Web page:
> >>>>>>> She makes the call. ... And another.
> >>>>>>> ...
> >>>>>>> And another. When five minutes has gone by, I am impatient. At
> >>>>>>> ten, I am agitated. At twenty, with a red-eye flight behind me
> >>>>>>> and the knowledge that my ride home is just a few minutes' walk
> >>>>>>> away, I am close to meltdown. I hear the agent say into the
> >>>>>>> phone, "No, she doesn't need a wheelchair.
> >>>>>>> Just
> >>>>>>> needs someone to walk with her. At 25 minutes, the somewhat
> >>>>>>> embarrassed gate agent comes over where I am leaning on the
> >>>>>>> wall, trying not to cry, wishing I weren't so tired and could
> >>>>>>> just start walking, exploring, figuring it out.
> >>>>>>> "The problem," she informs me, "is that they won't come unless
> >>>>>>> you will sit in the wheelchair. She is apologetic, sees the
> >>>>>>> folly of this supposed "rule". But I am ready to disassemble
> >>>>>>> with fatigue and humiliation and thus I acquiesce. The young
> >>>>>>> woman who comes with the wheelchair tells me that if I don't sit
> >>>>>>> in it, she will be
> >>> fired.
> >>>>>>> She will either leave me here or I will ride. I sit down. For
> >>>>>>> the half-mile distance from gate to exit, I pray no one sees me
> >>>>>>> who knows me. Don't get me wrong. There is no shame in using a
> >>>>>>> wheelchair. For my friends who use them with purpose, the
> >>>>>>> wheelchair is a tool of freedom and flight and euphoria. No, for
> >>>>>>> me, the shame was rooted in the fear that others would think me
> >>>>>>> a shirker, a faker, a jerk able to walk who commandeered some
> >>>>>>> deserving passenger's wheelchair. The subtext here, the message
> >>>>>>> conveyed, is
> >>>>>>> this: Because I happen to be blind, I am not worthy of the same
> >>>>>>> respect as any other paying passenger. If I need assistance, I
> >>>>>>> will shut up, sit down, be addressed like a child (or piece of
> >>>>>>> furniture), and be grateful. This, regrettably, is not an
> >>>>>>> isolated incident. I have scores of stories from others - blind
> >>>>>>> lawyers, athletes, and CEO's -- recounting similar nightmares.
> >>>>>>> Kaiti Shelton, a University of Dayton music therapy major,
> >>>>>>> returned from a college abroad trip in June. The emotional high
> >>>>>>> sparked by success in another country, the joy of having been
> >>>>>>> treated as an equal by the residents there and her fellow
> >>>>>>> college students, plummeted quickly in an American airport. She,
> >>>>>>> too, was given the ultimatum "no wheelchair, no assistance. Eric
> >>>>>>> Duffy of Columbus, president of the National Federation of the
> >>>>>>> Blind of Ohio, says the wheelchair argument has happened more
> >>>>>>> times than he can count. "I can be coming back from a powerfully
> >>>>>>> positive experience, meeting with members of Congress on Capitol
> >>>>>>> Hill or participating in negotiations with other leaders, and
> >>>>>>> then the [emotional] balance shifts at the airport. The
> >>>>>>> disrespect leaves me feeling insulted and angry. The only
> >>>>>>> consistency in flying, if you happen to be blind,
> >>> is inconsistency.
> >>>>>>> Sometimes, the curb to curb process is rich with encounters of
> >>>>>>> mutual respect, jumpstarting your business trip or vacation with
> >>>>>>> a general love of humankind. Another time, the misconceptions
> >>>>>>> held by airport workers result in degradation. You are grabbed,
> >>>>>>> pulled, talked about in the third person, and given
> >>>>>>> inappropriate "assistance". One TSA worker might allow you to
> >>>>>>> move through the line without any particular notice, while
> >>>>>>> another wants to hold your hands and talk to you in the
> >>>>>>> sing-song tones reserved for preschoolers. One flight attendant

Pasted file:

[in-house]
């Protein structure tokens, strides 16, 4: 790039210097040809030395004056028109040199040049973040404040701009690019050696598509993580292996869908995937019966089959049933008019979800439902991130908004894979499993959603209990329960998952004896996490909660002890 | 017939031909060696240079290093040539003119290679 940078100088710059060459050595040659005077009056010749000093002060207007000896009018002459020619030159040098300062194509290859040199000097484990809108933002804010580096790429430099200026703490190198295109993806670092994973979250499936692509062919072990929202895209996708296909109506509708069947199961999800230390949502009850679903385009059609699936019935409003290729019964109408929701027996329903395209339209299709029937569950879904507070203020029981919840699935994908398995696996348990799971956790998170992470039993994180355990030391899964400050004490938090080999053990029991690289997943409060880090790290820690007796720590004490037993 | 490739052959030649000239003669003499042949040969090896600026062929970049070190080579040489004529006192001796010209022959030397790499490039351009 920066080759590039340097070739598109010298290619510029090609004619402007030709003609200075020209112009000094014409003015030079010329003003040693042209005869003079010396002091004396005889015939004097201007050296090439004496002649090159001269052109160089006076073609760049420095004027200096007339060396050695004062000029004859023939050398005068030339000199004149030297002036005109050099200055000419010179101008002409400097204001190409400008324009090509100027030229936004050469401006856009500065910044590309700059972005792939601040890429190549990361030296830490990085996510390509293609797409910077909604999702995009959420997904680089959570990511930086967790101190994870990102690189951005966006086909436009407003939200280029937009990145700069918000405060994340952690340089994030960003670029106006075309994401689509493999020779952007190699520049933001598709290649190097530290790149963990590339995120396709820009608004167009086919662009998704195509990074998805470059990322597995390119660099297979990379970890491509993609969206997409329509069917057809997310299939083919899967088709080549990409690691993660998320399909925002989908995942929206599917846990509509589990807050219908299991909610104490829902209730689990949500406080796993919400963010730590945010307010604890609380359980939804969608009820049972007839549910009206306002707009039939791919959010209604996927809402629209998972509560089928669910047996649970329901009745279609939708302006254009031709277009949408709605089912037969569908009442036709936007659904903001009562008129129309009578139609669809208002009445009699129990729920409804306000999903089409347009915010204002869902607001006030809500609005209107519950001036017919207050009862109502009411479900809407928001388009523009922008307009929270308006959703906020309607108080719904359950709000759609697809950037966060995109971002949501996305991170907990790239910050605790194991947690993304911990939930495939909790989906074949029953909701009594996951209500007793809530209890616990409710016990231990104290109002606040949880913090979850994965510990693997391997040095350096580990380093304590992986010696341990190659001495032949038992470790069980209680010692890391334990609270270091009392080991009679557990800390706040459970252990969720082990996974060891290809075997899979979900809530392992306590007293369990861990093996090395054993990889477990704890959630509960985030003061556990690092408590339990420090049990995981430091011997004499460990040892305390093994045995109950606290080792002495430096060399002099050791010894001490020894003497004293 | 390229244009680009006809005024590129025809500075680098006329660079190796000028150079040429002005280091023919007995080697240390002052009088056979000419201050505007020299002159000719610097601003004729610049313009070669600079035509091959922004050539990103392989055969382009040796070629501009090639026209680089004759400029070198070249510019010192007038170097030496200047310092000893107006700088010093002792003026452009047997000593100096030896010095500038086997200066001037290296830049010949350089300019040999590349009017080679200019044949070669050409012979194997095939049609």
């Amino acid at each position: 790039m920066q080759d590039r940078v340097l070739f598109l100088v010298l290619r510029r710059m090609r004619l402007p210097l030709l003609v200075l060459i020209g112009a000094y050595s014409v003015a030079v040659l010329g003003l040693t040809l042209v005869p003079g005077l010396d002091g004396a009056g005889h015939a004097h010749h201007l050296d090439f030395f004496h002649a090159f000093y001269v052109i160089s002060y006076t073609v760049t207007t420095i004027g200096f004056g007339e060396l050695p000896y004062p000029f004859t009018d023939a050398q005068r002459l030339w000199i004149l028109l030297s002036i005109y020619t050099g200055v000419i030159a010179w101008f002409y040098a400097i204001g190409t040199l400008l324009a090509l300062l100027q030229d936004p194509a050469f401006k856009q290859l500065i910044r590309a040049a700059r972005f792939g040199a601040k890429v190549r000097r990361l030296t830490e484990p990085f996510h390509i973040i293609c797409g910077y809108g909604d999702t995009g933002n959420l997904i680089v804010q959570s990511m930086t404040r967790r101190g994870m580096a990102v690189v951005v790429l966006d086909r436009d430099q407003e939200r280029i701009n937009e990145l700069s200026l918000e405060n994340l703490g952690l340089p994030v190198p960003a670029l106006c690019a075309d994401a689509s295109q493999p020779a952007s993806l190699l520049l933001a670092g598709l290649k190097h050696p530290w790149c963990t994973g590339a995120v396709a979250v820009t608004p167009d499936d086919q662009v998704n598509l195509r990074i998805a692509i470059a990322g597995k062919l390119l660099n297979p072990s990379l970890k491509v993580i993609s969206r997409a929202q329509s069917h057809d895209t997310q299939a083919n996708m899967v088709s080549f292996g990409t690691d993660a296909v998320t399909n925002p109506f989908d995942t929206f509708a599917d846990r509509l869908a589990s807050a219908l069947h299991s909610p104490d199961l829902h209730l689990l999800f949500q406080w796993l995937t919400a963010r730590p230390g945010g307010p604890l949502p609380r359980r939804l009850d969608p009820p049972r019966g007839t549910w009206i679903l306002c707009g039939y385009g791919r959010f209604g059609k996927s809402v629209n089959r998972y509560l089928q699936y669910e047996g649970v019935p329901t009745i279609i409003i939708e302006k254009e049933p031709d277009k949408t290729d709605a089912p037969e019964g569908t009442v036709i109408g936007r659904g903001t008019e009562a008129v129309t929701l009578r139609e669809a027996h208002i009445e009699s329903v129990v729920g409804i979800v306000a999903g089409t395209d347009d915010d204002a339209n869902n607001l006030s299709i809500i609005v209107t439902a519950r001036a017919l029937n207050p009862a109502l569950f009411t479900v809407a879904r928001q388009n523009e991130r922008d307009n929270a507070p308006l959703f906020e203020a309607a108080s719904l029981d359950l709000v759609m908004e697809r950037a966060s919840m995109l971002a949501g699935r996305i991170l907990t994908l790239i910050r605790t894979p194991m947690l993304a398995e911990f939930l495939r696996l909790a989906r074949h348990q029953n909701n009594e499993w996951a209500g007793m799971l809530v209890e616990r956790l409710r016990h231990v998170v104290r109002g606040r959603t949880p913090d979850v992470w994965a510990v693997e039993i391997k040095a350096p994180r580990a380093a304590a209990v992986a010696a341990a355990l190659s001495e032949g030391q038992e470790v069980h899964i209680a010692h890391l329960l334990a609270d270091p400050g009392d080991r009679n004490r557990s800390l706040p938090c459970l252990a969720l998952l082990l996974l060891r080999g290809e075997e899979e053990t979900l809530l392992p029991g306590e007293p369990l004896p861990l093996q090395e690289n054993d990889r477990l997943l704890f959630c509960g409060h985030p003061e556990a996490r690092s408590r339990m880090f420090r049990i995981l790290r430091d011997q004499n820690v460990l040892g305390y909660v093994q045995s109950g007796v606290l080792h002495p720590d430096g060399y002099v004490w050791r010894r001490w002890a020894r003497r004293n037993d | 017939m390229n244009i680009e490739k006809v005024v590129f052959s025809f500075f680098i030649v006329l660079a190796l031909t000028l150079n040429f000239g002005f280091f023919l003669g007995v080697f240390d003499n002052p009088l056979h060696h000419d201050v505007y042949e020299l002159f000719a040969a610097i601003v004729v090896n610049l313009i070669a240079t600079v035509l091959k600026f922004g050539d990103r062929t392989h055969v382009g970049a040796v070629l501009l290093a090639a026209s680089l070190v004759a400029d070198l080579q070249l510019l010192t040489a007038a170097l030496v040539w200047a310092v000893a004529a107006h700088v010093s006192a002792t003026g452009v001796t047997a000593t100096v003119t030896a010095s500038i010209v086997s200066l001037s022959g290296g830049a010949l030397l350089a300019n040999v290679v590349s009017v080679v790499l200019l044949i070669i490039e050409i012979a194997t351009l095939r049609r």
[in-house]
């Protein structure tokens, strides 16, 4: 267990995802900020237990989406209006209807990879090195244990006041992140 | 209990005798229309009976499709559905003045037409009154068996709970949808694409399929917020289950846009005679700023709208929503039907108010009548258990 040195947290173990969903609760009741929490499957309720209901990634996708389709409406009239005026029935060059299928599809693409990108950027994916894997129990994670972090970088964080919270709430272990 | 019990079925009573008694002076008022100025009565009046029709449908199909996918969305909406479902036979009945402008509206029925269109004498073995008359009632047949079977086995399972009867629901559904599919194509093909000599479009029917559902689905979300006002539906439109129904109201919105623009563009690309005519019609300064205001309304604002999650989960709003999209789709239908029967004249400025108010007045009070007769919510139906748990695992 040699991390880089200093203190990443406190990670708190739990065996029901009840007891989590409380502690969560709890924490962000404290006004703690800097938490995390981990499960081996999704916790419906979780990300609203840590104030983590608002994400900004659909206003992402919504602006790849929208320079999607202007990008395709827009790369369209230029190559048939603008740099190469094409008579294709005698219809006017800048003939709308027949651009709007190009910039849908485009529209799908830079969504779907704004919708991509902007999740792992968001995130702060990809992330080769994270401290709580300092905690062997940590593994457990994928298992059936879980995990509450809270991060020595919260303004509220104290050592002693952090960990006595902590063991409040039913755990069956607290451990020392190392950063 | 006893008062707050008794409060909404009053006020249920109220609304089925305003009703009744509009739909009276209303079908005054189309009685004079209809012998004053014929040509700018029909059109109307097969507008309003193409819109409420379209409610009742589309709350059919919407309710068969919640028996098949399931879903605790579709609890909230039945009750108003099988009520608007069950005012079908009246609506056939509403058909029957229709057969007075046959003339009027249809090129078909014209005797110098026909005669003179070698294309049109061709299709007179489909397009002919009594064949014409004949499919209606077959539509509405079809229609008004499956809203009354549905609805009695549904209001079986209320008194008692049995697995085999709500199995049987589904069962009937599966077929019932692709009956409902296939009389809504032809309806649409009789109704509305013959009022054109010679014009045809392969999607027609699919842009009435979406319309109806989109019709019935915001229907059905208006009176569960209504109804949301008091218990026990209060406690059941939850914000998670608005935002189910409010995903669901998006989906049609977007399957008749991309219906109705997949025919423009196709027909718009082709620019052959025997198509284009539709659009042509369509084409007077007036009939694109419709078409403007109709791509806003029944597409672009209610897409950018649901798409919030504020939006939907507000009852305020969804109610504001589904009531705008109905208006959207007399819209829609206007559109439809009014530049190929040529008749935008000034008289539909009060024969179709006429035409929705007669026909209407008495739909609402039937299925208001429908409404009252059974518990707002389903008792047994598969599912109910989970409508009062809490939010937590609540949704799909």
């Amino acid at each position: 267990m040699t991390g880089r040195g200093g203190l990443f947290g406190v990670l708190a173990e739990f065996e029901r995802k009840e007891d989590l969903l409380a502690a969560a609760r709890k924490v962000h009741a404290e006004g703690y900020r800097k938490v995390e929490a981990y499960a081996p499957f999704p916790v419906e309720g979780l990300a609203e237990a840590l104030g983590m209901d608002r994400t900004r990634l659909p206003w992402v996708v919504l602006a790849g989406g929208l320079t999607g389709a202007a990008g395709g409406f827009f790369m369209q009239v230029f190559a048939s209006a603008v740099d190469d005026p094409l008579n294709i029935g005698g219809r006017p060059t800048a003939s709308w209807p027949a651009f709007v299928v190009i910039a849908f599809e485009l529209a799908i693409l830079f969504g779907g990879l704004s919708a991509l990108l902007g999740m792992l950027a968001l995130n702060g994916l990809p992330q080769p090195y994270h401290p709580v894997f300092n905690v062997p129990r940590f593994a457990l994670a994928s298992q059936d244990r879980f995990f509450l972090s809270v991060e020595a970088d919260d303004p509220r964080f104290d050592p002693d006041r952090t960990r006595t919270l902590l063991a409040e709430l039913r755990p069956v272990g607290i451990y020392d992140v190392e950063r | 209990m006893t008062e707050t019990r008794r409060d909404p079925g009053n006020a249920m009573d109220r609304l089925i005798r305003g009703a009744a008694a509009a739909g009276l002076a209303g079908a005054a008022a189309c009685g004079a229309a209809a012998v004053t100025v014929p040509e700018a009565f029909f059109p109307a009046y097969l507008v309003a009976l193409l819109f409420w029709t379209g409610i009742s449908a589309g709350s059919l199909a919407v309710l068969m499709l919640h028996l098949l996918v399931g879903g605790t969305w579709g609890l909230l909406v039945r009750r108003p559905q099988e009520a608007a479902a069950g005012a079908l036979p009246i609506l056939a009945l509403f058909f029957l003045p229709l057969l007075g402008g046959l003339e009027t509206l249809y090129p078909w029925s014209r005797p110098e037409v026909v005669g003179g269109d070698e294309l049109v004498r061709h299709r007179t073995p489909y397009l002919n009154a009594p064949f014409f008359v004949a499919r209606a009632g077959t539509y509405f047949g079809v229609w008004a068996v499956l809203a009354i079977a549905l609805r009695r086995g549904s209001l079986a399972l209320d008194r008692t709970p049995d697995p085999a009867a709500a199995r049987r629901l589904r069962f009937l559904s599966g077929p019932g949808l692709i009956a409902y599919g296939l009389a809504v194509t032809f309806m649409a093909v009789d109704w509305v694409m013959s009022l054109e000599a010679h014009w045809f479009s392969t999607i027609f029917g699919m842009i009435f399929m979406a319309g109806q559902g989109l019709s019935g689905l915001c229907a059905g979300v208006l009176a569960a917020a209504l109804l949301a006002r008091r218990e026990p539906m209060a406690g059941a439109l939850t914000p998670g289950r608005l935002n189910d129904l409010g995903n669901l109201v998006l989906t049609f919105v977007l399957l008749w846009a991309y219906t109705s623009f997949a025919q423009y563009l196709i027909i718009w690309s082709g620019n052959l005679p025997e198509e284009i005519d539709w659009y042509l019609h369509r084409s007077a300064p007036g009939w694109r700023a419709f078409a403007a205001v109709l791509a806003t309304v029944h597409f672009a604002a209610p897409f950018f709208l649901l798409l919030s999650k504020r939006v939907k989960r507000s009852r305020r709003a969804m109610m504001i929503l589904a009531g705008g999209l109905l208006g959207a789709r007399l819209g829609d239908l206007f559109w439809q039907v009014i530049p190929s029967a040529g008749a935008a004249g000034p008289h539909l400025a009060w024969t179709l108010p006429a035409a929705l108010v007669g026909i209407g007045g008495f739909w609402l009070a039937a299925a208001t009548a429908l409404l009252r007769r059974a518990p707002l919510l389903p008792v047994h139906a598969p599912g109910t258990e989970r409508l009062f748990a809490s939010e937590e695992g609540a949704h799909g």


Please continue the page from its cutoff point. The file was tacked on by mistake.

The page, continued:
> >>>>>>> might order you into the bulkhead row while another just as
> quickly orders you out of it.
> >>>>>>> One day you might ask for someone to walk to the gate with you
> >>>>>>> and the employee who arrives is so engaging that you have
> >>>>>>> exchanged life stories by the time you arrive. And another day,
> >>>>>>> the request results in a stripping of dignity.
> >>>>>>> Disability awareness varies widely from one airline/airport to
> >>> another.
> >>>>>>> Not
> >>>>>>> surprisingly, that difference seems to be in direct correlation
> >>>>>>> to the source of training for employees. If you want to know how
> >>>>>>> best to treat people with disabilities, ask them. And then
> >>>>>>> listen to what they say.
> >>>>>>> Deborah Kendrick is a Cincinnati writer and advocate for people
> >>>>>>> with disabilities. .
> >>>>>>>
> >>>>>>>
> >>>>>>> _______________________________________________
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> >>>>>>> Ohio-talk:
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> >>>>>>> 4
> >>>>>>> 0d
> >>>>>>> e
> >>>>>>> nningweb.com
> >>>>>>>
> >>>>>>
> >>>>>>
> >>>>>> --
> >>>>>> Marianne Denning, TVI, MA
> >>>>>> Teacher of students who are blind or visually impaired
> >>>>>> (513) 607-6053
> >>>>>>
> >>>>>> _______________________________________________
> >>>>>> Ohio-talk mailing list
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> >>>>>> e
> >>>>>> rc
> >>>>>> e
> >>>>>> 9366%40gmail.com
> >>>>>
> >>>>> _______________________________________________
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> >>>>> en
> >>>>> n
> >>>>> ingweb.com
> >>>>>
> >>>>
> >>>>
> >>>> --
> >>>> Marianne Denning, TVI, MA
> >>>> Teacher of students who are blind or visually impaired
> >>>> (513) 607-6053
> >>>>
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> >>>
> >>>
> >>> --
> >>> Marianne Denning, TVI, MA
> >>> Teacher of students who are blind or visually impaired
> >>> (513) 607-6053
> >>>
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> >>
> >>
> >>
> >> --
> >> Marianne Denning, TVI, MA
> >> Teacher of students who are blind or visually impaired
> >> (513) 607-6053
> >> _______________________________________________
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> --
> Marianne Denning, TVI, MA
> Teacher of students who are blind or visually impaired
> (513) 607-6053
>
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-- 
Marianne Denning, TVI, MA
Teacher of students who are blind or visually impaired
(513) 607-6053